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For years planners at the City have been pushing for a more pedestrian, bike, and transit friendly city. During that time, North Park's busiest thoroughfare, University Avenue, became the number one target to make that happen.

In early 2010, City planners held meetings on the University Avenue Mobility Plan, a proposal to reduce traffic on University Avenue, from Florida Avenue east to Boundary Street, in order to accommodate more bicyclists and pedestrians.

The mobility plan proposed landscaped medians, turn pockets, and dedicating two lanes for transit and cyclists.

Residents were concerned then. They voiced those concerns at a March 2010 meeting (see March 2010 article in the Reader).

Now, two years later, weeks after construction began, those concerns seem to have caused the new Mayor to act. Today, during an afternoon press conference, Mayor Bob Filner called for an end of construction to give more time to find out why residents and business owners were not notified before work began on the street.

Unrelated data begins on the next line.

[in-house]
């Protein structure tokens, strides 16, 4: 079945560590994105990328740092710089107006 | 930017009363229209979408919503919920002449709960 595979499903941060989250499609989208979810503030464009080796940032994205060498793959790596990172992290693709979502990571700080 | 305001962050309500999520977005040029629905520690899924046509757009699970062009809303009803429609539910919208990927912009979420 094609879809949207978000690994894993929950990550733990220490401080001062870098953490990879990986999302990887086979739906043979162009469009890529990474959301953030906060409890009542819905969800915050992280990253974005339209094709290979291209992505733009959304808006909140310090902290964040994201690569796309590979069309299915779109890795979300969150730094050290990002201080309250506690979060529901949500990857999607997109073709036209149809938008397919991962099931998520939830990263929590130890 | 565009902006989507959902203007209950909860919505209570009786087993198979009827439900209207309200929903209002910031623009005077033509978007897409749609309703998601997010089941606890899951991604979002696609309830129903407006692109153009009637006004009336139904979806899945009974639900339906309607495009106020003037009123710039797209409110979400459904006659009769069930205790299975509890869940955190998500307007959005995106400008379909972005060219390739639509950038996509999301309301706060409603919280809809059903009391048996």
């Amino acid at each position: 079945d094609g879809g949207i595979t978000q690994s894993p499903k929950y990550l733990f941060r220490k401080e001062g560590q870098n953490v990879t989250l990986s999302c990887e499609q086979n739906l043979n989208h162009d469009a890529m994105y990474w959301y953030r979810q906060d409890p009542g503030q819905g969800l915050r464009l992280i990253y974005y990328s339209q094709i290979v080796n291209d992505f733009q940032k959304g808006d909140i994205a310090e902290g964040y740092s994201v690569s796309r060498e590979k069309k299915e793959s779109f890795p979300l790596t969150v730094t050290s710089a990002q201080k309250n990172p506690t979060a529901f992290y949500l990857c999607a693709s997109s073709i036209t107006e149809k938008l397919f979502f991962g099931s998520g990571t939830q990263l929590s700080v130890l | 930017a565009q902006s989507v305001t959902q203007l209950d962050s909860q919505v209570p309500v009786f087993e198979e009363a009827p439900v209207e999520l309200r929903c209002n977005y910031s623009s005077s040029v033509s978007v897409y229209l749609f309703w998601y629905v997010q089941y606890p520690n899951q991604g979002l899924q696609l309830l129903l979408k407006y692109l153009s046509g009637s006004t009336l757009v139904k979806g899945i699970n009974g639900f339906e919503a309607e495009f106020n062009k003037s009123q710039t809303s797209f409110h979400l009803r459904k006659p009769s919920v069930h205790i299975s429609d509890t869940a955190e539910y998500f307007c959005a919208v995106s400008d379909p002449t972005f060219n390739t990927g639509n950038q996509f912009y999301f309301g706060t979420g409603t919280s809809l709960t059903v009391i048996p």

And while Filner's decision may have made some local residents happy, not everyone was satisfied

"Newly elected Mayor Bob Filner, in an early test of leadership, quickly caved to complaints after CBS 8 Television broadcast a video of residents complaining about construction at University Avenue and Alabama Street," reads a post on the website, Great Streets San Diego. "The construction is part of an overall plan to remake University Avenue in North Park into a pedestrian friendly, bicycle friendly, transit oriented street.

"What’s next? Will Mayor Filner find his backbone and work to transform San Diego streets into walkable, bike-friend, neighborhood oriented places as he promised during the campaign?"

Here's another article on the 2010 meetings:

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Comments

Visduh Dec. 20, 2012 @ 6:02 p.m.

Dueling NIMBYs? One group wants one thing, the other wants the other. Sigh!

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Javajoe25 Dec. 20, 2012 @ 9:06 p.m.

Mr. Filner needs to be careful not to make the typical newbie mistake of appeasing the first contingent of screaming ninnies he encounters. He should have dug deeper into the issue on this one before making a decision.

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nostalgic Dec. 21, 2012 @ 12:06 a.m.